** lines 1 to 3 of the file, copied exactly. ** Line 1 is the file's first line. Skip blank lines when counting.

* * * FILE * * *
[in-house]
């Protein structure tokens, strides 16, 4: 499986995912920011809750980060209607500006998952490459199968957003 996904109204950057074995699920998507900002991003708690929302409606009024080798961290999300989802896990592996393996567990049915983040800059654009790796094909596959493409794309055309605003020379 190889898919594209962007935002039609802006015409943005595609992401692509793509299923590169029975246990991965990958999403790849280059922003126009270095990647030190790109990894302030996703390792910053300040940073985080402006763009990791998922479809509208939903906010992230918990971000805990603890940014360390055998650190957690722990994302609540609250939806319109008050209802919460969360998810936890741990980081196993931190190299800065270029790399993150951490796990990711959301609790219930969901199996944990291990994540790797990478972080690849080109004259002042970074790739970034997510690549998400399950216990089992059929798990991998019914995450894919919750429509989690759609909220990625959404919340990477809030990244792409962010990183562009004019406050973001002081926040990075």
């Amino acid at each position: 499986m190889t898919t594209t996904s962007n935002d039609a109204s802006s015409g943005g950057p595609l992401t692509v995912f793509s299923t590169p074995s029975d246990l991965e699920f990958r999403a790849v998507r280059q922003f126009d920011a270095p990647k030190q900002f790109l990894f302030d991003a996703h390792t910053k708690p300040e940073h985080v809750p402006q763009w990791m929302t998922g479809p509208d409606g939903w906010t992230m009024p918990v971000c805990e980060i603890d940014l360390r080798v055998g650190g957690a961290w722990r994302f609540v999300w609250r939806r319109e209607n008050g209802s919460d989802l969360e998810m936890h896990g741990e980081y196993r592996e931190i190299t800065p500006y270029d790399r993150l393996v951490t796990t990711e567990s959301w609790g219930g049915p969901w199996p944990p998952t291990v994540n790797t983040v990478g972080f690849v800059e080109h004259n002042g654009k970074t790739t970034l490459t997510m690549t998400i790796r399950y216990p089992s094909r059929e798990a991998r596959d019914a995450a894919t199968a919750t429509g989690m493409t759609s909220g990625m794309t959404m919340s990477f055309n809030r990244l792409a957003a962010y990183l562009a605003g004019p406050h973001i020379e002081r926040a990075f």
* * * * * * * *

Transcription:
[in-house]
């Protein structure tokens, strides 16, 4: 499986995912920011809750980060209607500006998952490459199968957003 996904109204950057074995699920998507900002991003708690929302409606009024080798961290999300989802896990592996393996567990049915983040800059654009790796094909596959493409794309055309605003020379 190889898919594209962007935002039609802006015409943005595609992401692509793509299923590169029975246990991965990958999403790849280059922003126009270095990647030190790109990894302030996703390792910053300040940073985080402006763009990791998922479809509208939903906010992230918990971000805990603890940014360390055998650190957690722990994302609540609250939806319109008050209802919460969360998810936890741990980081196993931190190299800065270029790399993150951490796990990711959301609790219930969901199996944990291990994540790797990478972080690849080109004259002042970074790739970034997510690549998400399950216990089992059929798990991998019914995450894919919750429509989690759609909220990625959404919340990477809030990244792409962010990183562009004019406050973001002081926040990075």
């Amino acid at each position: 499986m190889t898919t594209t996904s962007n935002d039609a109204s802006s015409g943005g950057p595609l992401t692509v995912f793509s299923t590169p074995s029975d246990l991965e699920f990958r999403a790849v998507r280059q922003f126009d920011a270095p990647k030190q900002f790109l990894f302030d991003a996703h390792t910053k708690p300040e940073h985080v809750p402006q763009w990791m929302t998922g479809p509208d409606g939903w906010t992230m009024p918990v971000c805990e980060i603890d940014l360390r080798v055998g650190g957690a961290w722990r994302f609540v999300w609250r939806r319109e209607n008050g209802s919460d989802l969360e998810m936890h896990g741990e980081y196993r592996e931190i190299t800065p500006y270029d790399r993150l393996v951490t796990t990711e567990s959301w609790g219930g049915p969901w199996p944990p998952t291990v994540n790797t983040v990478g972080f690849v800059e080109h004259n002042g654009k970074t790739t970034l490459t997510m690549t998400i790796r399950y216990p089992s094909r059929e798990a991998r596959d019914a995450a894919t199968a919750t429509g989690m493409t759609s909220g990625m794309t959404m919340s990477f055309n809030r990244l792409a957003a962010y990183l562009a605003g004019p406050h973001i020379e002081r926040a990075f």